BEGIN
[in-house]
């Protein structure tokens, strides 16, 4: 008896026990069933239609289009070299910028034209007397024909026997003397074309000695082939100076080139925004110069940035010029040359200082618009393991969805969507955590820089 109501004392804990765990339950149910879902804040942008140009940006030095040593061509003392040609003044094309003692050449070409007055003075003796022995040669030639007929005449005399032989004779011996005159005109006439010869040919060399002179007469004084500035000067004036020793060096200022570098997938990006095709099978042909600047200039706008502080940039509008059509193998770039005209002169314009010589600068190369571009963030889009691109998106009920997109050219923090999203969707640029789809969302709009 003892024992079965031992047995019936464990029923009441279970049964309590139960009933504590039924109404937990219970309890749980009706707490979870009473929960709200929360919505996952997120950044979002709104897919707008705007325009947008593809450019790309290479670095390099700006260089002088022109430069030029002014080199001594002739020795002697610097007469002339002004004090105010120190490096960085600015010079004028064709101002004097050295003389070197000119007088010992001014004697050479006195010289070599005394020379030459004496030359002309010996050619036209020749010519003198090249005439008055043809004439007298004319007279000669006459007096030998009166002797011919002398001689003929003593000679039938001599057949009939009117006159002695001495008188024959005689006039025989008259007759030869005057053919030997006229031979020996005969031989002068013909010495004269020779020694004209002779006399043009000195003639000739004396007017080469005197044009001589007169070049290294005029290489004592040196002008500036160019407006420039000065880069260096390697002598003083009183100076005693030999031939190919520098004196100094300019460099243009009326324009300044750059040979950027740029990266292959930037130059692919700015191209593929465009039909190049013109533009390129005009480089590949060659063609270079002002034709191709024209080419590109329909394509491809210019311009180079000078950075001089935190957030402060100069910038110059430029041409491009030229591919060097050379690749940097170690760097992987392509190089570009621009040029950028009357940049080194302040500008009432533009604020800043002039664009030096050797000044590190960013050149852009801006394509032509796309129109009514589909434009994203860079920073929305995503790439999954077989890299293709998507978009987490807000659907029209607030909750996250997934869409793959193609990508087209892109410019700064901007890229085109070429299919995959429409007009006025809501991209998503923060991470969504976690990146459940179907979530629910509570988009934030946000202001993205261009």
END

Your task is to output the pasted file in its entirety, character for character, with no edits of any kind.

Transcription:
[in-house]
């Protein structure tokens, strides 16, 4: 008896026990069933239609289009070299910028034209007397024909026997003397074309000695082939100076080139925004110069940035010029040359200082618009393991969805969507955590820089 109501004392804990765990339950149910879902804040942008140009940006030095040593061509003392040609003044094309003692050449070409007055003075003796022995040669030639007929005449005399032989004779011996005159005109006439010869040919060399002179007469004084500035000067004036020793060096200022570098997938990006095709099978042909600047200039706008502080940039509008059509193998770039005209002169314009010589600068190369571009963030889009691109998106009920997109050219923090999203969707640029789809969302709009 003892024992079965031992047995019936464990029923009441279970049964309590139960009933504590039924109404937990219970309890749980009706707490979870009473929960709200929360919505996952997120950044979002709104897919707008705007325009947008593809450019790309290479670095390099700006260089002088022109430069030029002014080199001594002739020795002697610097007469002339002004004090105010120190490096960085600015010079004028064709101002004097050295003389070197000119007088010992001014004697050479006195010289070599005394020379030459004496030359002309010996050619036209020749010519003198090249005439008055043809004439007298004319007279000669006459007096030998009166002797011919002398001689003929003593000679039938001599057949009939009117006159002695001495008188024959005689006039025989008259007759030869005057053919030997006229031979020996005969031989002068013909010495004269020779020694004209002779006399043009000195003639000739004396007017080469005197044009001589007169070049290294005029290489004592040196002008500036160019407006420039000065880069260096390697002598003083009183100076005693030999031939190919520098004196100094300019460099243009009326324009300044750059040979950027740029990266292959930037130059692919700015191209593929465009039909190049013109533009390129005009480089590949060659063609270079002002034709191709024209080419590109329909394509491809210019311009180079000078950075001089935190957030402060100069910038110059430029041409491009030229591919060097050379690749940097170690760097992987392509190089570009621009040029950028009357940049080194302040500008009432533009604020800043002039664009030096050797000044590190960013050149852009801006394509032509796309129109009514589909434009994203860079920073929305995503790439999954077989890299293709998507978009987490807000659907029209607030909750996250997934869409793959193609990508087209892109410019700064901007890229085109070429299919995959429409007009006025809501991209998503923060991470969504976690990146459940179907979530629910509570988009934030946000202001993205261009």